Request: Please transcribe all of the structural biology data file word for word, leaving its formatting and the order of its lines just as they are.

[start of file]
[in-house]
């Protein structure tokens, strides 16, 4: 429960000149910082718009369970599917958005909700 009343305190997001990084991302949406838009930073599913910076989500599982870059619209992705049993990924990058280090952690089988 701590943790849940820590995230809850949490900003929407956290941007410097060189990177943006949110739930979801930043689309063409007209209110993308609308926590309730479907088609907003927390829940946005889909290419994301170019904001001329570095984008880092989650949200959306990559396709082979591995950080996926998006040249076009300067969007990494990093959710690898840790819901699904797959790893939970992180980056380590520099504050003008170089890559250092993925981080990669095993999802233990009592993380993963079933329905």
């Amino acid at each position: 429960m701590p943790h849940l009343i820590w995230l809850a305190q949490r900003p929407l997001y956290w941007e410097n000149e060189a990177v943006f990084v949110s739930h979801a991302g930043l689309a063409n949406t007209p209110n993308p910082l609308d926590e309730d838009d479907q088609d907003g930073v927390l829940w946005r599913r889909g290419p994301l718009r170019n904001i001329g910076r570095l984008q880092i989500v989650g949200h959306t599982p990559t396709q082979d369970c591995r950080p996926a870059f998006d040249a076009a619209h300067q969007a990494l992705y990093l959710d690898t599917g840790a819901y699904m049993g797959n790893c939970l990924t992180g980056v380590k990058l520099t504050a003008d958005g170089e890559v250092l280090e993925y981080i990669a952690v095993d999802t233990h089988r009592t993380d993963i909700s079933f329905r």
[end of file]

[in-house]
């Protein structure tokens, strides 16, 4: 429960000149910082718009369970599917958005909700 009343305190997001990084991302949406838009930073599913910076989500599982870059619209992705049993990924990058280090952690089988 701590943790849940820590995230809850949490900003929407956290941007410097060189990177943006949110739930979801930043689309063409007209209110993308609308926590309730479907088609907003927390829940946005889909290419994301170019904001001329570095984008880092989650949200959306990559396709082979591995950080996926998006040249076009300067969007990494990093959710690898840790819901699904797959790893939970992180980056380590520099504050003008170089890559250092993925981080990669095993999802233990009592993380993963079933329905």
């Amino acid at each position: 429960m701590p943790h849940l009343i820590w995230l809850a305190q949490r900003p929407l997001y956290w941007e410097n000149e060189a990177v943006f990084v949110s739930h979801a991302g930043l689309a063409n949406t007209p209110n993308p910082l609308d926590e309730d838009d479907q088609d907003g930073v927390l829940w946005r599913r889909g290419p994301l718009r170019n904001i001329g910076r570095l984008q880092i989500v989650g949200h959306t599982p990559t396709q082979d369970c591995r950080p996926a870059f998006d040249a076009a619209h300067q969007a990494l992705y990093l959710d690898t599917g840790a819901y699904m049993g797959n790893c939970l990924t992180g980056v380590k990058l520099t504050a003008d958005g170089e890559v250092l280090e993925y981080i990669a952690v095993d999802t233990h089988r009592t993380d993963i909700s079933f329905r």